"He jest can't keep away from the logs. There's some that can't.

When I first moved here from Gard'ner, where the climate never

suited me"--

"The climate of any place where you hev regular work never did

an' never will suit you," remarked the old man's wife; but the

interruption received no comment: such mistaken views of his

character were too frequent to make any impression.

"As I was sayin', Rose," he continued, "when we first moved here

from Gard'ner, we lived neighbor to the Watermans. Steve an'

Rufus was little boys then, always playin' with a couple o' wild

cousins o' theirn, consid'able older. Steve would scare his

mother pretty nigh to death stealin' away to the mill to ride on

the 'carriage,''side o' the log that was bein' sawed, hitchin'

clean out over the river an' then jerkin' back 'most into the

jaws o' the machinery."

"He never hed any common sense to spare, even when he was a young

one," remarked Mrs. Wiley; " and I don't see as all the 'cademy

education his father throwed away on him has changed him much."

And with this observation she rose from the table and went to the


"Steve ain't nobody's fool," dissented the old man; "but he's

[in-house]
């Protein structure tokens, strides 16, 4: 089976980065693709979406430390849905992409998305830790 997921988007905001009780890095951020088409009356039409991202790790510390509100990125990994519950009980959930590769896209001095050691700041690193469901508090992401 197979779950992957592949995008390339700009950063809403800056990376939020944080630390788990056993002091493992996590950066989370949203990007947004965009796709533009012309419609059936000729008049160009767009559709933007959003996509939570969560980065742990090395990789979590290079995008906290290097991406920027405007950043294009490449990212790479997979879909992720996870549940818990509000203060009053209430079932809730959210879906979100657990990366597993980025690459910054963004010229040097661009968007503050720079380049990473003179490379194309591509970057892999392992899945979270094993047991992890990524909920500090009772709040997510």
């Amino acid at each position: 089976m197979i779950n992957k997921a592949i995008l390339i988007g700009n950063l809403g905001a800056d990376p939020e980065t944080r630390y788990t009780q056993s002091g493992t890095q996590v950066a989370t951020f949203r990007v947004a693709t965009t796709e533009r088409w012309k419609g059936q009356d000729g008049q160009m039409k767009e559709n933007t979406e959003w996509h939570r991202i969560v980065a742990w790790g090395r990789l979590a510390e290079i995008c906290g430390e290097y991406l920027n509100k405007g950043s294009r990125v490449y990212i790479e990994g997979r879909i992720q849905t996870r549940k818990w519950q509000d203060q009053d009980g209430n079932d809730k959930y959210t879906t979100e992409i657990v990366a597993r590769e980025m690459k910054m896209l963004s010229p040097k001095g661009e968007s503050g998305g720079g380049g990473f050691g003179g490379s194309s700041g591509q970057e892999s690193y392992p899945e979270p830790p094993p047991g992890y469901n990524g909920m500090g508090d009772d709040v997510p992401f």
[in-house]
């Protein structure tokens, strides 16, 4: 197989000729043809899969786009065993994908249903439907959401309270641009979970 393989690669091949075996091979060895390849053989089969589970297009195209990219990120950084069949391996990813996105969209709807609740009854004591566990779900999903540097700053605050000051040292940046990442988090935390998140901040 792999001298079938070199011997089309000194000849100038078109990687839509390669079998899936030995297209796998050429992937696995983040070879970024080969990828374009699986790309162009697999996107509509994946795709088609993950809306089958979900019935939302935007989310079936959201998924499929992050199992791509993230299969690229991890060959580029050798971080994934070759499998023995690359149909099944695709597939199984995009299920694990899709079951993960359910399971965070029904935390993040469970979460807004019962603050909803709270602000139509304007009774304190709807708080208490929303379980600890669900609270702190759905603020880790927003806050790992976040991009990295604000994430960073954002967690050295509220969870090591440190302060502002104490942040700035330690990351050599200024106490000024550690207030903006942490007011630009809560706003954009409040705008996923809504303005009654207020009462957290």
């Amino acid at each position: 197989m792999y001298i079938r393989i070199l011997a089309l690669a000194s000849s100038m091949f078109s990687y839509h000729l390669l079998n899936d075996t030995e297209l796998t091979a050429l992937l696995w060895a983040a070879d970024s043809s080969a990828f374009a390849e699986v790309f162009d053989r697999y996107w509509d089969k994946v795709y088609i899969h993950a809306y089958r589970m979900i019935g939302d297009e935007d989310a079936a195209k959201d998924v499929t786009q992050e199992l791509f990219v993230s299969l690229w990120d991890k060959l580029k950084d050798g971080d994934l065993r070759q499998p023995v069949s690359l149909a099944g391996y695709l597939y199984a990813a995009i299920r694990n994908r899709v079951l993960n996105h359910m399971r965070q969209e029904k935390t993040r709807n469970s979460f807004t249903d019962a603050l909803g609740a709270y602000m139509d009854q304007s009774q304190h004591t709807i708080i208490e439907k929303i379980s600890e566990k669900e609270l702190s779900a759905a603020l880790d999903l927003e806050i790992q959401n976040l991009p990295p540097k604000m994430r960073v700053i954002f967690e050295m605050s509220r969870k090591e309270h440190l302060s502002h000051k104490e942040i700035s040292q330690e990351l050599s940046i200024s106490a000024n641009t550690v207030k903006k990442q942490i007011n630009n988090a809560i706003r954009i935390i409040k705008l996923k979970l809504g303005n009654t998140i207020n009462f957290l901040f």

kind o' daft about the river. When he was little he was allers

buildin' dams in the brook, an' sailin' chips, an' runnin' on the

logs; allers choppin' up stickins an' raftin' 'em together in the

pond. I cal'late Mis' Waterman died consid'able afore her time,

jest from fright, lookin' out the winders and seein' her boys

slippin' between the logs an' gittin' their daily dousin'. She

could n't understand it, an' there's a heap o' things women-folks

never do an' never can understand,--jest because they air


"One o' the things is men, I s'pose," interrupted Mrs. Wiley.

"Men in general, but more partic'larly husbands," assented Old

Kennebec; "howsomever, there's another thing they don't an' can't

never take in, an' that's sport. Steve does river drivin' as he

would horseracin' or tiger-shootin' or tight-rope dancin'; an' he

always did from a boy. When he was about twelve or fifteen, he

used to help the river-drivers spring and fall, reg'lar. He

couldn't do nothin' but shin up an' down the rocks after hammers

an' hatchets an' ropes, but he was turrible pleased with his job.

'Stepanfetchit,' they used to call him them days,

--Stephanfetchit Waterman."

"Good name for him yet," came in acid tones from the sink. "He's

still steppin' an' fetchin', only it's Rose that's doin' the

drivin' now."

"I'm not driving anybody, that I know of," answered Rose, with

heightened color, but with no loss of her habitual self-command.

"Then, when he graduated from errants," went on the crafty old

man, who knew that when breakfast ceased, churning must begin,

"Steve used to get seventy-five cents a day helpin' clear up the

river--if you can call this here silv'ry streamlet a river.

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